Tabula sapiens, most comprehensive human cell atlas

In a recent study published in the journal Science, researchers created an atlas termed the Tabula sapiens for over 400 distinct cell types of humans. Several aspects of human physiology were revealed by the atlas, such as how different types of cells splice genes differently.

The Tabula sapiens has information on around 500,000 human cells spread in over 400 cell types based on the measured amount of the messenger ribonucleic acid (mRNA) molecules in each cell harvested from approximately 24 human organs.

The issue with the current approaches was that they used organs from multiple donors and processed them using different protocols, which often hindered attaining good results. Additionally, differences in genetic makeup and age of donors, environmental conditions, and epigenetic factors hampered the results.

Study: The Tabula Sapiens: A multiple-organ, single-cell transcriptomic atlas of humans. Image Credit: ktsdesign / ShutterstockStudy: The Tabula Sapiens: A multiple-organ, single-cell transcriptomic atlas of humans. Image Credit: ktsdesign / Shutterstock

In the present study, researchers explored the molecular composition of various cell types within humans by transcriptional and proteomic approaches. They generated a molecular atlas of more than 400 different types of cells, which showed their tissue-level distribution and variations in gene expression.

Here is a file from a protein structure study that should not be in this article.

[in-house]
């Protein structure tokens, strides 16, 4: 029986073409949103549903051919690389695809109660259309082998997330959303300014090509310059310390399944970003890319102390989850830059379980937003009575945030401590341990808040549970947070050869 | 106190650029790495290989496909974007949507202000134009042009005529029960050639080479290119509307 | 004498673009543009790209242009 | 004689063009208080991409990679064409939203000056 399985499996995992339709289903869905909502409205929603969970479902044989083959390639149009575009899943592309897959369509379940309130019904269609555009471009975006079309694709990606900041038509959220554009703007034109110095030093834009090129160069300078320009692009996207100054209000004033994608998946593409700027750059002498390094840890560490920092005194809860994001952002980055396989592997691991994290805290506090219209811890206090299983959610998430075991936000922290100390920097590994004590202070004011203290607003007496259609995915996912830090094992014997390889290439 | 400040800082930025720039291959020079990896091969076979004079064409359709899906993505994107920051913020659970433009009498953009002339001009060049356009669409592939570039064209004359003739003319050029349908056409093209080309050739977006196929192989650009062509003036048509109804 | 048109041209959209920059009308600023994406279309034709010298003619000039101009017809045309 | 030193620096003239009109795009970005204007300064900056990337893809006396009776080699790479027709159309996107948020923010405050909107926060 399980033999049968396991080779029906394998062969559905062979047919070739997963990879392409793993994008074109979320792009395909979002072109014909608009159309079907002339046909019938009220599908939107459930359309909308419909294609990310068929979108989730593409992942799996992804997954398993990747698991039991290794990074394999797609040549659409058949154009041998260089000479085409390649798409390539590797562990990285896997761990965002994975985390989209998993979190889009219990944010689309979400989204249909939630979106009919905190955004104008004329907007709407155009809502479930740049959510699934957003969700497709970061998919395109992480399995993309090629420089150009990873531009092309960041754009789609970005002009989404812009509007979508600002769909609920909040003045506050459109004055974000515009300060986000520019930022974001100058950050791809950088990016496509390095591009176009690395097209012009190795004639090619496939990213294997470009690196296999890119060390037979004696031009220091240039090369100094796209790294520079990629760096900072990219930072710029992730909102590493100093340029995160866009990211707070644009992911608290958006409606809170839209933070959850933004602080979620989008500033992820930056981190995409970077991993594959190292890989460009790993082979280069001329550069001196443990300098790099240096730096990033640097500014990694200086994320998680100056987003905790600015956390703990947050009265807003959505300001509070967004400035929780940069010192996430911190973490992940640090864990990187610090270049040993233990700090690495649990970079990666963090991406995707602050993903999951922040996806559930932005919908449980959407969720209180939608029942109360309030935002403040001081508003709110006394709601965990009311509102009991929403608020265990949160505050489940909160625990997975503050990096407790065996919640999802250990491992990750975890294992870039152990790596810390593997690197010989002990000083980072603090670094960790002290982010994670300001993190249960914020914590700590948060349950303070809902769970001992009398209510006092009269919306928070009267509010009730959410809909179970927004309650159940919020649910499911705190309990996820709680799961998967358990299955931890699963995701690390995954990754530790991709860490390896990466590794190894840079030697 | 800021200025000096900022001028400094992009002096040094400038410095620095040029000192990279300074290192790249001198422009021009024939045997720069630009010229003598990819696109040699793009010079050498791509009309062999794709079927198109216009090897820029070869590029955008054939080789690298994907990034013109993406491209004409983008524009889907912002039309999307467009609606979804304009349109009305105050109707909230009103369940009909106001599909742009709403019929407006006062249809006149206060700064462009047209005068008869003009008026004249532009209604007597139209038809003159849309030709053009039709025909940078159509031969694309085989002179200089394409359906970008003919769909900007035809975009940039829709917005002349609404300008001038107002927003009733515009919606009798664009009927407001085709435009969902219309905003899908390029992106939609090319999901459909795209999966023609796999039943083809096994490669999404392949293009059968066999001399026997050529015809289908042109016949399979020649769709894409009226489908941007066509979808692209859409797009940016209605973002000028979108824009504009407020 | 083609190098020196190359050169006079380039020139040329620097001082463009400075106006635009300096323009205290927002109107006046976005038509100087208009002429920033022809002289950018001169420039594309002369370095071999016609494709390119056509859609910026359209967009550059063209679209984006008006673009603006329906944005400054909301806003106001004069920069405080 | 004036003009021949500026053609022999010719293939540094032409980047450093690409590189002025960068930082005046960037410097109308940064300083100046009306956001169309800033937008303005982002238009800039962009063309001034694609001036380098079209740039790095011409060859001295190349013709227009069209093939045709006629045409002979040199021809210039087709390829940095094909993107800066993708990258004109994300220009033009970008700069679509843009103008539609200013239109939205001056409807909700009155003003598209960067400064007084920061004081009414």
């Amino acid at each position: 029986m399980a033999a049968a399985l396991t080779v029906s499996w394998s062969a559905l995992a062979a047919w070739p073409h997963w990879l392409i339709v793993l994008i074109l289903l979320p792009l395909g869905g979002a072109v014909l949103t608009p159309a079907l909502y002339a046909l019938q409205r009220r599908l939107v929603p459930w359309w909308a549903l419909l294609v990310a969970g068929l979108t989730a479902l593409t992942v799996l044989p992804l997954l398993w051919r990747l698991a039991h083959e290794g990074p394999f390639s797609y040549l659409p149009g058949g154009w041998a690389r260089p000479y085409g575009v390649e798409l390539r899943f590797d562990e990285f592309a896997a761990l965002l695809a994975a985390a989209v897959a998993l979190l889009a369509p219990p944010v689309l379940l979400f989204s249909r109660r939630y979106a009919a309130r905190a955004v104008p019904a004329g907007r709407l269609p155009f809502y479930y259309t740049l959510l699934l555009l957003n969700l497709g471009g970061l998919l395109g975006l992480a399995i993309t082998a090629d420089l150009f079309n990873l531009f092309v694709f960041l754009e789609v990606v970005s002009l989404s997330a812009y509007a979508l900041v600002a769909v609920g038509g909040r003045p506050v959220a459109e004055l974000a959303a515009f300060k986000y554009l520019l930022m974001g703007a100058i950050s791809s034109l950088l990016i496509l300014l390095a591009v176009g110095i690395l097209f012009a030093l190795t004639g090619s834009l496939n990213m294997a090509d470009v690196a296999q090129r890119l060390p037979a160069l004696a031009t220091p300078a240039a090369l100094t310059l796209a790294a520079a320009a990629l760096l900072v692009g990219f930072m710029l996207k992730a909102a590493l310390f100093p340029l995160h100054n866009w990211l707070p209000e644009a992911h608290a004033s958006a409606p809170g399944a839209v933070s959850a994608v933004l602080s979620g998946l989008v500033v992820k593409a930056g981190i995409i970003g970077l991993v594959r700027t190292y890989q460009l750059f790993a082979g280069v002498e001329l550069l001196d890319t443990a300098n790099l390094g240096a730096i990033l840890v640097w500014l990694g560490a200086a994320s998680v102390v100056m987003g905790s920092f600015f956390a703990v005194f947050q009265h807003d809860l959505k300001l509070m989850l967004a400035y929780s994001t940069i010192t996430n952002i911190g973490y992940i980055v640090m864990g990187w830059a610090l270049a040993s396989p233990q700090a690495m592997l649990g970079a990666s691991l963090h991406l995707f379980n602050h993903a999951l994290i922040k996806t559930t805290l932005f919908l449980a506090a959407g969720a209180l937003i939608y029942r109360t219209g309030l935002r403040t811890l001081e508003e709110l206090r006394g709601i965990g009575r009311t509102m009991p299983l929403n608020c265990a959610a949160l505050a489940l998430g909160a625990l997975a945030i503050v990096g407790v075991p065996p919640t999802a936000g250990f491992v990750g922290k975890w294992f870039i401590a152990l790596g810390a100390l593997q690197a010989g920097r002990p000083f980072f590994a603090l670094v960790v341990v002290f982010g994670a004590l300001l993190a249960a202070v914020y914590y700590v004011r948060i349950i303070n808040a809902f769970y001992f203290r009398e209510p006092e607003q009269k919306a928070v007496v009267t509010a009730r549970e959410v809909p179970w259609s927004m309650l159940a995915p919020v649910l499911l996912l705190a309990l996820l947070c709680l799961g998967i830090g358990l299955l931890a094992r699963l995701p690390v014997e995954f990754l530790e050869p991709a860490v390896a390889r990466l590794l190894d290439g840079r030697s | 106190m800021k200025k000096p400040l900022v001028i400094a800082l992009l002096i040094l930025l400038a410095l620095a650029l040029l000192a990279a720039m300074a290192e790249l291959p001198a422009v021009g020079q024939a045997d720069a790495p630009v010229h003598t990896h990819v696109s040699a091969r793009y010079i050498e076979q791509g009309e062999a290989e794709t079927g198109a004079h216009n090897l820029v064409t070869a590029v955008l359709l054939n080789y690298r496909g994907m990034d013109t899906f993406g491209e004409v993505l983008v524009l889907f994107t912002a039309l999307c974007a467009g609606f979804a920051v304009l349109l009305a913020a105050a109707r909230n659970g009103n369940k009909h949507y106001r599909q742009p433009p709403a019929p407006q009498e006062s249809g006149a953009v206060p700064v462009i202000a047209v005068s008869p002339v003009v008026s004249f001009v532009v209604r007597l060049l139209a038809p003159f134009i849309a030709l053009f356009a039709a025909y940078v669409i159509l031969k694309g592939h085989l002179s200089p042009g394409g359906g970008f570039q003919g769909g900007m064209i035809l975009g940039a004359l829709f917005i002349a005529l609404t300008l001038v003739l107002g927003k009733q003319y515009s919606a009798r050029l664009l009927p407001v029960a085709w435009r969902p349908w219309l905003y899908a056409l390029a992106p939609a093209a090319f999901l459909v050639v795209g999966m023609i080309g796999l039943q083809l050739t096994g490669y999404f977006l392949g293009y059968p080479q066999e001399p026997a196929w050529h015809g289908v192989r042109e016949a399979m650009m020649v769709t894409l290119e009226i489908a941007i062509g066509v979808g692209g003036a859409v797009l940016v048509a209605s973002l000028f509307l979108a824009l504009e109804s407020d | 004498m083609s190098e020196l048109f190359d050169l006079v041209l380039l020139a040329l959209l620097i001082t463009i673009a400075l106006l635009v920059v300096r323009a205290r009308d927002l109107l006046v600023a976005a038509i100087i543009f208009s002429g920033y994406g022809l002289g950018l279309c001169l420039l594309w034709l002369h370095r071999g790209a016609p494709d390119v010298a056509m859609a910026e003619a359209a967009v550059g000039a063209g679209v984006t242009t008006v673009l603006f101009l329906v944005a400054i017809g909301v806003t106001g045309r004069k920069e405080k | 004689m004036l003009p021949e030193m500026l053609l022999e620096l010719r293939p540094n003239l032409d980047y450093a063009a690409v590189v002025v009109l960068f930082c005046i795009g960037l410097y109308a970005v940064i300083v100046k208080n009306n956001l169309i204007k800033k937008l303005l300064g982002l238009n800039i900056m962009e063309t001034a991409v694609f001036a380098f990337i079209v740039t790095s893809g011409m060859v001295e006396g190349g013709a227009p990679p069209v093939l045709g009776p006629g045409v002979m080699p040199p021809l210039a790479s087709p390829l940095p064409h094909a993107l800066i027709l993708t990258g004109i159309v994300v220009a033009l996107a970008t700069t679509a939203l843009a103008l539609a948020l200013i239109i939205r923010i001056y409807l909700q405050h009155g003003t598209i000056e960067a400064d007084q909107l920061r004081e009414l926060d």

They performed coordinated single-cell transcriptome analyses on live cells obtained from multiple tissues of a single donor. Next, they processed and analyzed these specimens and performed quality control (QC) filtering to fetch 483,152 cells. Overall, there were 59 specimens and a dataset of 264,824 immune cells, 31,691 endothelial cells (ECs), and 82,478 stromal cells.

The dataset covered messenger ribonucleic acid (mRNA) transcripts of each cell, including those processed by the cell’s splicing machinery. The researchers mapped the relationships between T cells distributed across body tissues by assembling T cell receptor sequences from a single donor. Furthermore, they classified the immunoglobulin (Ig) expression of each B cell in the dataset.

The researchers also determined the cycling index for each cell type to identify actively proliferating cells against cells in post-mitotic phases. This is how the Tabula Sapiens gathered dynamic information from the data at a single time point for each donor

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